Albuquerque, New Mexico (PressExposure) October 01, 2009 -- No one wants to spend money for yesterday's fad or last year's business craze. Many see strategic planning as one of those; a luxury at best, a non-value added expense at worst. Nothing could be further from the truth! When done correctly, a good strategic plan provides the basis for success and is well worth the effort. October is International Strategic Planning Month and is a good time to review mission and goals and to plan for next year.
Unfortunately, strategic planning often becomes an insatiable beast that chews up an organization's resources. As each expert invents some new technique, model, or formula, the process of creating a plan for success becomes convoluted and leaders often decide it isn't worth the effort. That's bad because a good basic strategic plan is critical to any organization's success. In difficult times, leaders often say they just don't have the time or resources to put toward the strategic planning process. But difficult times are when a good plan is the most critical because it provides a clear set of directions to keep the workers focused on success.
A good plan doesn't require a lot of complicated charts and graphs. It is more important to lay out these four basics.
1. Vision and mission. The senior leader is responsible to ensure everyone knows his or her vision and the organization's mission. Be brutally honest. If your mission is to make money producing widgets, say so.
2. Make sure everyone knows the company's values. This is vital. Most people have similar values but it's important to ensure everyone in the company knows what leadership expects.
3. Take a serious look at the things that are in your way. Put them in three categories. First, the things you control. Fix those things! Fast! Second, the issues that are causing problems but which you may only partially control. Do everything you can to fix these issues, then move them to the third category; things you can't control. You can't fix these things so make sure your leadership team is aware of them and do your best to shield your workers. Don't forget them though. In time, you may be able to move some of them to the first category and fix them.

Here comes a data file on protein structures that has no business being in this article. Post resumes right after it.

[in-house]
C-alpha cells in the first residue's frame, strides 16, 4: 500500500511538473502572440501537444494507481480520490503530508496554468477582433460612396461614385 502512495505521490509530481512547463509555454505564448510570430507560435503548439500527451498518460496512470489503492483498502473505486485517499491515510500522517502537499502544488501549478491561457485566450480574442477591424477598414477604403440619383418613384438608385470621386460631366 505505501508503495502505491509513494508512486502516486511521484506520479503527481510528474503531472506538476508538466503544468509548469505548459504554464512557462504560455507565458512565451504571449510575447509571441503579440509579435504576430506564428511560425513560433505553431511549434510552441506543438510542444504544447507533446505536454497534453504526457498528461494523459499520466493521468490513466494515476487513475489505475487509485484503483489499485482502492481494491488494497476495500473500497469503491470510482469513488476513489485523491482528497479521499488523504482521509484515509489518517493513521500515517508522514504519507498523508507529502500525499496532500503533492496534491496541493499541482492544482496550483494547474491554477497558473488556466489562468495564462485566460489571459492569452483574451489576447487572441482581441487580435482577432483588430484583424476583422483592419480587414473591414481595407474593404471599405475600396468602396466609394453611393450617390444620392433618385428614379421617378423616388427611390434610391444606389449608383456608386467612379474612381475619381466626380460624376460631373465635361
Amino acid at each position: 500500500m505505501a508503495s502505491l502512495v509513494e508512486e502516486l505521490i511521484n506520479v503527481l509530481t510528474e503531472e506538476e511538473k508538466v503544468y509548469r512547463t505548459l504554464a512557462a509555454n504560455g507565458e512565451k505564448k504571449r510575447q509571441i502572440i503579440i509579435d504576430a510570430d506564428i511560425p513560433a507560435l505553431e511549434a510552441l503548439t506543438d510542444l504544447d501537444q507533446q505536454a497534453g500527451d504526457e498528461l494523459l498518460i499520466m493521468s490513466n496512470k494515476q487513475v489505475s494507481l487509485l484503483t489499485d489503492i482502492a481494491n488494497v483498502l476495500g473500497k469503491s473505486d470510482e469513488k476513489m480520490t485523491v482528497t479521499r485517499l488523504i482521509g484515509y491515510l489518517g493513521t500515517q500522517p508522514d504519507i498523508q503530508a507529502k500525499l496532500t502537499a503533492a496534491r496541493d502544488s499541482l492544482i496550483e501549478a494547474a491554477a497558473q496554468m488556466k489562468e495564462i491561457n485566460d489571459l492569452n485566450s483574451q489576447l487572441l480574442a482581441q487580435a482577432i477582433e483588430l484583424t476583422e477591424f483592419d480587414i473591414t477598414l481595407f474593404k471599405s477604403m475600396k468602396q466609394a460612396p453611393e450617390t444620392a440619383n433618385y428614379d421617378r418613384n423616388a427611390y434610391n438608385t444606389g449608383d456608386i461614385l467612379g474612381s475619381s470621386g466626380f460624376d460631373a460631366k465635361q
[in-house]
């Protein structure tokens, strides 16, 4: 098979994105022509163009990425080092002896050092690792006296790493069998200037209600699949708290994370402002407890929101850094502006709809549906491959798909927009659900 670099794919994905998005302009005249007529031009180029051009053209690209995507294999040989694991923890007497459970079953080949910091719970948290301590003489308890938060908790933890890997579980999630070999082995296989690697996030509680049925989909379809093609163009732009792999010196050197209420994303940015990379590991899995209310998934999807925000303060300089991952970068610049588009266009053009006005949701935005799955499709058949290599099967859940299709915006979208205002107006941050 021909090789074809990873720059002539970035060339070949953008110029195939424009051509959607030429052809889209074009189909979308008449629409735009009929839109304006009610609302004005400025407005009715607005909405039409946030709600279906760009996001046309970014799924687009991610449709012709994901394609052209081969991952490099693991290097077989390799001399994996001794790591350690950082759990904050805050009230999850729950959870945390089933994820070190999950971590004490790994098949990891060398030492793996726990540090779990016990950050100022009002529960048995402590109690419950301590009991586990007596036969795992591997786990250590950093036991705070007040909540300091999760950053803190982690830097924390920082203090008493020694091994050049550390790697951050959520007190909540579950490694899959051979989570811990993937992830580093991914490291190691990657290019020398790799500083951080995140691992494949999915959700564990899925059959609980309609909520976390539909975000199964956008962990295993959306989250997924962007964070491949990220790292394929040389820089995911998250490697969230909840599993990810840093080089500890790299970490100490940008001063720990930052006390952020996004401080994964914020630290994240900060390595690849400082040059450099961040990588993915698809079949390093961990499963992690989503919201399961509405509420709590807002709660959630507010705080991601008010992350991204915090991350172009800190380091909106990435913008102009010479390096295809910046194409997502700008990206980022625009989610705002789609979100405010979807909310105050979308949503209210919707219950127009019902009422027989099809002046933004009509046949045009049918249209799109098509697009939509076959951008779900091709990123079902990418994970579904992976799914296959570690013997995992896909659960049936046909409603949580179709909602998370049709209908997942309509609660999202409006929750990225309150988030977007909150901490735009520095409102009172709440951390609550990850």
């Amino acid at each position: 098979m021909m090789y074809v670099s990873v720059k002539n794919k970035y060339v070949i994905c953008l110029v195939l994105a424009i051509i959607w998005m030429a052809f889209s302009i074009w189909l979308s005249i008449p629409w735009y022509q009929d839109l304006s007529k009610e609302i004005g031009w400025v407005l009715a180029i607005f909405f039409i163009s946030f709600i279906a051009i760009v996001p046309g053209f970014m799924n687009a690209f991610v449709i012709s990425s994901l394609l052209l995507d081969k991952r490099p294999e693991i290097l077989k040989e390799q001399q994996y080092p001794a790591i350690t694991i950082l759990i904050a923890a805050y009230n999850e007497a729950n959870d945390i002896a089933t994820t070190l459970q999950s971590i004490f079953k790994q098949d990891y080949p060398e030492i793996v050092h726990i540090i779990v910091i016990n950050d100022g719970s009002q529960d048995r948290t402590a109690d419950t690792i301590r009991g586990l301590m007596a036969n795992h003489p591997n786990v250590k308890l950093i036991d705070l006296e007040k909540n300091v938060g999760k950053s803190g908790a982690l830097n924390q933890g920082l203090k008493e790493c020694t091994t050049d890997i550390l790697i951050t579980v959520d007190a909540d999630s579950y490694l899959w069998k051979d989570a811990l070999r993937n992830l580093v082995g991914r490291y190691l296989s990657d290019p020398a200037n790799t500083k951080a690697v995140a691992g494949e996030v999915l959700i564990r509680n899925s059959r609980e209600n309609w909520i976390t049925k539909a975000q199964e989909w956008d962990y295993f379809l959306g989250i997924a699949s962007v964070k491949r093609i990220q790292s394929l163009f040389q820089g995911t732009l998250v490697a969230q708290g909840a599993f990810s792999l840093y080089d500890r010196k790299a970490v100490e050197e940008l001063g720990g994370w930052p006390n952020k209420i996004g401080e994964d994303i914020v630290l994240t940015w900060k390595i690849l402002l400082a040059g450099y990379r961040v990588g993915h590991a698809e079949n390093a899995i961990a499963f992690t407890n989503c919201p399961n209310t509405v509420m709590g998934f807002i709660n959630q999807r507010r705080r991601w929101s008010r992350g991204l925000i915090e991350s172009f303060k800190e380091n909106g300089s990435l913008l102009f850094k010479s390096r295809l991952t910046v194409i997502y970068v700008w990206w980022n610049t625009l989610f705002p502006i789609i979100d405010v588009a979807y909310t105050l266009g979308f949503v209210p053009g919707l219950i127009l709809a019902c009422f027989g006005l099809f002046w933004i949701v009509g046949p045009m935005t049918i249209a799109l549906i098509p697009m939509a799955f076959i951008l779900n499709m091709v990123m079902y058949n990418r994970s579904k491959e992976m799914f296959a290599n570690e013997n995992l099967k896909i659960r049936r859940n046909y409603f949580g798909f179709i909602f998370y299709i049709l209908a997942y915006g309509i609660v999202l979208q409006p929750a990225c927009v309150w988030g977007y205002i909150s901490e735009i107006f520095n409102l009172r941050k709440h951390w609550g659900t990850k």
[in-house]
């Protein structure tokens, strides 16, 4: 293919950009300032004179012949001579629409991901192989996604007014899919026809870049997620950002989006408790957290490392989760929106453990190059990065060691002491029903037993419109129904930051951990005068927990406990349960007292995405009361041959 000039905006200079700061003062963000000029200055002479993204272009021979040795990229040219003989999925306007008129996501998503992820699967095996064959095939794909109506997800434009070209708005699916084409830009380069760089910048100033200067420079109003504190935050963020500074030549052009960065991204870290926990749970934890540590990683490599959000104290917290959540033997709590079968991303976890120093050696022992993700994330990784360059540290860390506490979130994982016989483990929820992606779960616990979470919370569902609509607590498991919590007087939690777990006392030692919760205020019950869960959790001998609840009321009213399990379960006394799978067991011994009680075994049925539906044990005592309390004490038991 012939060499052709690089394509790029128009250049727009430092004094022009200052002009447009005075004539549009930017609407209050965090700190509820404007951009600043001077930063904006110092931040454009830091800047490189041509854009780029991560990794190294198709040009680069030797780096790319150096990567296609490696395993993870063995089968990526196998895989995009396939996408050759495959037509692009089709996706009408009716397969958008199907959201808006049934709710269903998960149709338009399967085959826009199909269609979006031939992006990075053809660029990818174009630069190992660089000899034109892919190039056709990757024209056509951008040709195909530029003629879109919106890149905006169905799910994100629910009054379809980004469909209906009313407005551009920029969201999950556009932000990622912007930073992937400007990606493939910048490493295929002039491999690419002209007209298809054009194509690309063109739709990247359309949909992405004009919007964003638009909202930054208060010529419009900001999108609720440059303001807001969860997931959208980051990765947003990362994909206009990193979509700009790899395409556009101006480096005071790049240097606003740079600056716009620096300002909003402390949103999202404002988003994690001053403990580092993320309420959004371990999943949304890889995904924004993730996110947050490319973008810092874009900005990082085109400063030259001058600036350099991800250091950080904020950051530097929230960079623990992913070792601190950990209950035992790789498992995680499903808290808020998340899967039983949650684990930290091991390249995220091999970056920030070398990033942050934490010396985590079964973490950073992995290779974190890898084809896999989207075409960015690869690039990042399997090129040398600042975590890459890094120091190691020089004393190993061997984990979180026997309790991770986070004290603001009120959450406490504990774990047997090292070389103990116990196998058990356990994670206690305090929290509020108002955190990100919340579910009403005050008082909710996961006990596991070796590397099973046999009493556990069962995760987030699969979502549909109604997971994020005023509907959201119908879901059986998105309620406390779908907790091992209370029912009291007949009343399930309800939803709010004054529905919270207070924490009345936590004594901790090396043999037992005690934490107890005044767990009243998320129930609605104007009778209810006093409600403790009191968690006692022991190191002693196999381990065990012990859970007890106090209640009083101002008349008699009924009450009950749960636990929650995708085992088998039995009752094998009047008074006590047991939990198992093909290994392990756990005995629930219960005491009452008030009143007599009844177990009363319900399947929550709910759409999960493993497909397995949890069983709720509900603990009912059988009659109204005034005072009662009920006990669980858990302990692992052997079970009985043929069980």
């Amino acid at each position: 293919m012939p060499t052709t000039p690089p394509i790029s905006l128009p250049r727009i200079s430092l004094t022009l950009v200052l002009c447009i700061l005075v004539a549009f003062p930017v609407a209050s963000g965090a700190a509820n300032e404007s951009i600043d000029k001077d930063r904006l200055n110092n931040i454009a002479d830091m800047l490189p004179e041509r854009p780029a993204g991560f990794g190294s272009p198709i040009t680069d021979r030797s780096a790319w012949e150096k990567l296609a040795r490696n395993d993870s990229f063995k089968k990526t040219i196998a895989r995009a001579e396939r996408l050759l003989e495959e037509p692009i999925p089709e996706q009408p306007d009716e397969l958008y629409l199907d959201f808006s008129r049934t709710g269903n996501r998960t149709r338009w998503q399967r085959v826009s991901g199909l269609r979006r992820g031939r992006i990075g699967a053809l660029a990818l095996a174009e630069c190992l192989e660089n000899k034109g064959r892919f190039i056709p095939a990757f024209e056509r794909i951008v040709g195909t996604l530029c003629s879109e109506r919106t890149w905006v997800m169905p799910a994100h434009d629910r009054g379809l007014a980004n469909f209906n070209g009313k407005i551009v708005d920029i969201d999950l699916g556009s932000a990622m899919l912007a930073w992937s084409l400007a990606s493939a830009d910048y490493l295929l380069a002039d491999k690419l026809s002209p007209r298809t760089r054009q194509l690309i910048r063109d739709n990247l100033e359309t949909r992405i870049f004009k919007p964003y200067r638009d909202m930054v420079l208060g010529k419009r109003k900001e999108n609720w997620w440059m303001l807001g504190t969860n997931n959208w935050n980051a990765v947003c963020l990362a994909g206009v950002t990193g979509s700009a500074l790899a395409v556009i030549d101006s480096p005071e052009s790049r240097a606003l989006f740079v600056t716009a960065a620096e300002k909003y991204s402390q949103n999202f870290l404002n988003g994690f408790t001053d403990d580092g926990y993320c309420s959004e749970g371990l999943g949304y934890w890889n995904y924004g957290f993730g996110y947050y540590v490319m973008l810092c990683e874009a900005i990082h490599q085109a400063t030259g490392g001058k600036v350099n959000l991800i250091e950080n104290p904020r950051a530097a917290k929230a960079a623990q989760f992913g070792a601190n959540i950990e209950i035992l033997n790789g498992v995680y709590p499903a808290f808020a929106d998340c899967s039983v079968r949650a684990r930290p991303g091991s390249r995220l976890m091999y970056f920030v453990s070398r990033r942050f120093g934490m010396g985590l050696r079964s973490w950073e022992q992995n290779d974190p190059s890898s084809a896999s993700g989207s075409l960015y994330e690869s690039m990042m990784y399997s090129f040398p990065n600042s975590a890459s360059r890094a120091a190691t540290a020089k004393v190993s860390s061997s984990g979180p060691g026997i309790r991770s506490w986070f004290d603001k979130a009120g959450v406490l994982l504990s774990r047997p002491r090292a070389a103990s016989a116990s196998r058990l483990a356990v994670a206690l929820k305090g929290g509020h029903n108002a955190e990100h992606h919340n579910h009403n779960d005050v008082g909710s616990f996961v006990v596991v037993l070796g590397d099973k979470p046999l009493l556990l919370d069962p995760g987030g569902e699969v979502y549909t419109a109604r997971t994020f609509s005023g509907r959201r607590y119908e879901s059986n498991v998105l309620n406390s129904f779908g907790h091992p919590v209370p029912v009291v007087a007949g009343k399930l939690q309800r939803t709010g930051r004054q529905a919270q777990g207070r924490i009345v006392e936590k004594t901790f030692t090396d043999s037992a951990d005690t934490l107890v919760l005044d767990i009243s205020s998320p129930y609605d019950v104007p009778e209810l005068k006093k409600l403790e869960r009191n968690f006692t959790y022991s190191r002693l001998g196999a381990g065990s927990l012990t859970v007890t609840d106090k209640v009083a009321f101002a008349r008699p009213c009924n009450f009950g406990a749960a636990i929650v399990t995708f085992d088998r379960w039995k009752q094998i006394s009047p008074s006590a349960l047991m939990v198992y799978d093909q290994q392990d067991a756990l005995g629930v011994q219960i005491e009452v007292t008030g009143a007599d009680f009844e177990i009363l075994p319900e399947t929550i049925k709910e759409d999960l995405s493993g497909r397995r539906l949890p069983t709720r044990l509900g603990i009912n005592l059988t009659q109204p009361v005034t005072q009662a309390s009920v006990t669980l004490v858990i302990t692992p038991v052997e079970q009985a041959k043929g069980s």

4. Create goals and objectives that are realistic. Goals are distinct actions that focus your leadership team on improving your business. Reject the temptation to define goals that merely address what's already being done. Look to the future. What do you need to do to position your business for future success? Each goal should have objectives. These are the actual steps that will ensure the goal is accomplished. Goals and objectives must be realistic, reasonable, and measurable. Measurable doesn't mean you have to create a bunch of graphs and charts. Sometimes that's necessary, but not always. Yes or no is a measurement, and might be all that's required. Make a specific person accountable for each goal and objective with a specific deadline or there will never be completion.
There's one more critical step to ensure the success of your plan. Communication! Your subordinates absolutely must know what the strategic plan is and, most importantly, know their part in making the plan work. Most people want to feel they are an important part of something and that means they need to know why their contribution is vital. Most of your employees will work hard for you but they'll work harder and smarter if they understand how what they're doing fits into the bigger picture.
A good strategic plan is essential but it doesn't have to be complicated, difficult to create, or overly time consuming. It needs to clearly state a vision, mission, values, things that can get in the way, and solid goals and objectives. Just as important, it must be communicated to everyone.